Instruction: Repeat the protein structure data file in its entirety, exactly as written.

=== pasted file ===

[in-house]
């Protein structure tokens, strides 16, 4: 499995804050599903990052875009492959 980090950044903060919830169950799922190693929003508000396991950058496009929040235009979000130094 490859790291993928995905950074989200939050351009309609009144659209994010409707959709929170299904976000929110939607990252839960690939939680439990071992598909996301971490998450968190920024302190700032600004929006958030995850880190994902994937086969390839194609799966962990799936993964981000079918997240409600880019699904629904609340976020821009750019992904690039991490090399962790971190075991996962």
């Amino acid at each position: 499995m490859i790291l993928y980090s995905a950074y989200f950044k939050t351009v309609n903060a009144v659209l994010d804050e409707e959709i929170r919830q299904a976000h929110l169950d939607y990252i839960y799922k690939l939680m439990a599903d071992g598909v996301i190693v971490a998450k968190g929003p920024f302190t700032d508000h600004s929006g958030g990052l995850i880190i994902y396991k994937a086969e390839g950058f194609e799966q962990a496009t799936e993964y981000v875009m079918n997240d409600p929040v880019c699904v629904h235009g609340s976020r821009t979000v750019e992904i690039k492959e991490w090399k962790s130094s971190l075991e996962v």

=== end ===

[in-house]
């Protein structure tokens, strides 16, 4: 499995804050599903990052875009492959 980090950044903060919830169950799922190693929003508000396991950058496009929040235009979000130094 490859790291993928995905950074989200939050351009309609009144659209994010409707959709929170299904976000929110939607990252839960690939939680439990071992598909996301971490998450968190920024302190700032600004929006958030995850880190994902994937086969390839194609799966962990799936993964981000079918997240409600880019699904629904609340976020821009750019992904690039991490090399962790971190075991996962």
């Amino acid at each position: 499995m490859i790291l993928y980090s995905a950074y989200f950044k939050t351009v309609n903060a009144v659209l994010d804050e409707e959709i929170r919830q299904a976000h929110l169950d939607y990252i839960y799922k690939l939680m439990a599903d071992g598909v996301i190693v971490a998450k968190g929003p920024f302190t700032d508000h600004s929006g958030g990052l995850i880190i994902y396991k994937a086969e390839g950058f194609e799966q962990a496009t799936e993964y981000v875009m079918n997240d409600p929040v880019c699904v629904h235009g609340s976020r821009t979000v750019e992904i690039k492959e991490w090399k962790s130094s971190l075991e996962v």